"The sleeping kine
Couched in thy brightness dream of fields divine.
Innumerable mountains rise, and rise,
Ambitious for the hallowing of thine eyes... (Bulfinch, 205).

However, the story is best encompassed in literature by Fletcher in his Faithless Shepherdess. One can liken Giordano's painting to picture in a storybook containing Fletcher's poem as he describes:

"How the pale Phoebe, hunting in a grove,
First saw the boy Endymion, from whose eyes
She took eternal fire that never dies;
How she conveyed him softly in a sleep,
His temples bound with poppy, to the steep
Head of old Latmos, where she stoops each night,
Gilding the mountain with her brother's light,
To kiss her sweetest" (Bulfinch, 205).

Yet, Diana and Endymion can best be described as a magnificent almost regal painting of deep jewel tones of ruby and sapphire and metallic casts of bronze and gold. Its breathtaking beauty and quietness as Diana steals a kiss from her slumbering beloved is truly unique. The painting's very beauty allows one to interact more closely with the work of art as one in drawn to it itself and throughout its composition. The simple yet complete arrangement draws ones attention to different details as one's eyes wind in and about the figures and scene following glints of light and color shining out of darkness. One is first pulled in by the pale delicate skin of Diana contrasted by her dark velvety blue drapery and shadow beneath. The picturesque gracefulness of Diana's adoring her slumbering beloved, caressing his soft hair lets one's attention go ever so slowly, dropping away bit by bit. The eye then follows the color of the blue draperies and suddenly is drawn to the opposite red fabric draped over Endymion. There, one's attention slides down his ornamented staff and lands on the golden shiny horn symbolic of both Endymion and his occupation. After noticing one icon of identification one then notices the other-the crown which resides on Diana's own head. This crown, as Barthell states, exudes soft light falling upon the figures and reflecting in the wispy background.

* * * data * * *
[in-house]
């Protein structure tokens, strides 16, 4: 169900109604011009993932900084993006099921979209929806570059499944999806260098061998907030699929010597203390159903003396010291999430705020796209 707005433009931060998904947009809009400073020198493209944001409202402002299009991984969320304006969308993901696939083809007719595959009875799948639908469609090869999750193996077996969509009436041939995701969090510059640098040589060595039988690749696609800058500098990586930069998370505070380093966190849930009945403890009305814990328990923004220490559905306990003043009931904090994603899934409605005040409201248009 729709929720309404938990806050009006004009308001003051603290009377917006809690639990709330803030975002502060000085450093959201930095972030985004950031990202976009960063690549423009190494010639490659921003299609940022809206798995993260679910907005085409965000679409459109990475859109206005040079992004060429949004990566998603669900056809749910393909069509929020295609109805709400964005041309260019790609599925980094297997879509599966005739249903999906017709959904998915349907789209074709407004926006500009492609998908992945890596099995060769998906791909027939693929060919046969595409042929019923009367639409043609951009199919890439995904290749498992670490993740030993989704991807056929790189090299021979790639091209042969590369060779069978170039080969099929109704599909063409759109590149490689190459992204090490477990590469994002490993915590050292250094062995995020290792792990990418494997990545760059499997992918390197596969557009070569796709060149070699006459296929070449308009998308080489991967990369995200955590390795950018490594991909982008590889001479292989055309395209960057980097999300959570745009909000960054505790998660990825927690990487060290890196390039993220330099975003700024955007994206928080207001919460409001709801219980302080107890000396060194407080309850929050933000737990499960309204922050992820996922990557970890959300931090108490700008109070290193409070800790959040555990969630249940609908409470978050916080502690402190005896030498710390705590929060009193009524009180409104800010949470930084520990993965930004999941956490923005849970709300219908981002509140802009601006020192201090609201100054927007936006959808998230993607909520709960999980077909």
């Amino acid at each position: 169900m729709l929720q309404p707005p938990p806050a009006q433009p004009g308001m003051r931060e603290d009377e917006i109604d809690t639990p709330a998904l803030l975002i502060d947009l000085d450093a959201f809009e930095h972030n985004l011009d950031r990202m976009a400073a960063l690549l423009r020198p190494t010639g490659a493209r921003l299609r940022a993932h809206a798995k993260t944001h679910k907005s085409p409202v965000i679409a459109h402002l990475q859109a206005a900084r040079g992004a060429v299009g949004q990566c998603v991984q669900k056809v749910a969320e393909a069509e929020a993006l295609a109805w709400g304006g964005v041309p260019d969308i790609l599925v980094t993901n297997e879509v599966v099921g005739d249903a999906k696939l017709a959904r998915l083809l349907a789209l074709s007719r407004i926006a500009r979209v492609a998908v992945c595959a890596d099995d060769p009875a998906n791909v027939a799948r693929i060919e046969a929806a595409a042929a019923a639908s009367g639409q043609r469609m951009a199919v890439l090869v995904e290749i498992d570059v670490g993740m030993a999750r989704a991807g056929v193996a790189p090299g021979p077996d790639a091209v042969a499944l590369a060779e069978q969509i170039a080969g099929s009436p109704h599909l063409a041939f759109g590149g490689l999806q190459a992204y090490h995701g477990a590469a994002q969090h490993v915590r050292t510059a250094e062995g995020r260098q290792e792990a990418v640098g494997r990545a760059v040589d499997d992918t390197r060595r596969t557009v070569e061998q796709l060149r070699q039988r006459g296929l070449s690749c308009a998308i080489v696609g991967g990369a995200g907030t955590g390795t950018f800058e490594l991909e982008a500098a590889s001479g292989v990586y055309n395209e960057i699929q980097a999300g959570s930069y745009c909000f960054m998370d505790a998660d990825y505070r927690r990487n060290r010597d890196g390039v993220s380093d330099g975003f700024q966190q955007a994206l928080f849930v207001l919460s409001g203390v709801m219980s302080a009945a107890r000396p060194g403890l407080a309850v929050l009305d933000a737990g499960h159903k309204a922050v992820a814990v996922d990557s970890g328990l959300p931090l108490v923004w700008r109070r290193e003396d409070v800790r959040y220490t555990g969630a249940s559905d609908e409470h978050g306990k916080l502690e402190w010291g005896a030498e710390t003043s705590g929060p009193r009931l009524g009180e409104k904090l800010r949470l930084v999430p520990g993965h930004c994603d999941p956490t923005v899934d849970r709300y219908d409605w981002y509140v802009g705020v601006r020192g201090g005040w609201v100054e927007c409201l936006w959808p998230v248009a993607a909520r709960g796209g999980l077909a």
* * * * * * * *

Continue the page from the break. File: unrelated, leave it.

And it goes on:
Only later upon deeper inspection does one notice other aspects after escaping the initial fascination and captivation of the enchanting piece. These aspects are such as the hidden peacefulness of the resting dogs peering out of the dusky corner, the restful yet careless mood of the sprawling position of Endymion, and surprisingly intricate detail of the shepherd's ornate tunic considering the scene's duskiness and Giordano's quickness of style. One can further interpret such almost unnoticeable though symbolic details such as the shining horn and crescent crown add. Yet the captivation of Diana and Endymion's imagery is almost relentless. One can almost hear the fluttering of Diana's draperies in the wind as they vastly contrast with the strict rigidness of the far right tree and left stump. One feels that he can almost touch the thin veil of gauze hugging against Diana's shoulder. And one is fascinated by the play of light as it glints off Diana's hair, exudes from the bronze cloudy background, and flickers in the eyes of the lying dog.

Yet,this astonishing composition is far more than just Giordano's creation. Along with the ancient mythical story of inspiration, he draws from earlier artistic styles gleaned from his travels as well, which can be drawn out and interpreted within the work. For example, " the luminous colors, soft contours, graceful movement", and Diana's and Endymion's hairstyles are the influence of Pietro da Cortona (Grazia, 118). These were probably acquired during Giordano's trip to Rome. Yet, the influences that form the painting exceed more than just one. For example, Ribera's influence, which Giordano first mastered during his early years in Naples, can be seen in the "dramatic lighting and candidly direct forms" (Grazia, 118). Yet "the dark ground to intensify the contrasts of light and dark" and Diana's face which is "half hidden in shadow" are also Ribera in nature. Again Carlo Maratta's style acquired in Rome can be seen "the classical Roman beauty of both the sleeping mortal and his seducer" (Grazia, 118). Lastly, the previously mentioned composition in the Farnese Gallery by Annibale Carracci affected Giordano's own composition by its own arrangement and subject matter (Grazia, 118). Thus Rome and its conception of beauty played a large role in Diana and Endymion's creation.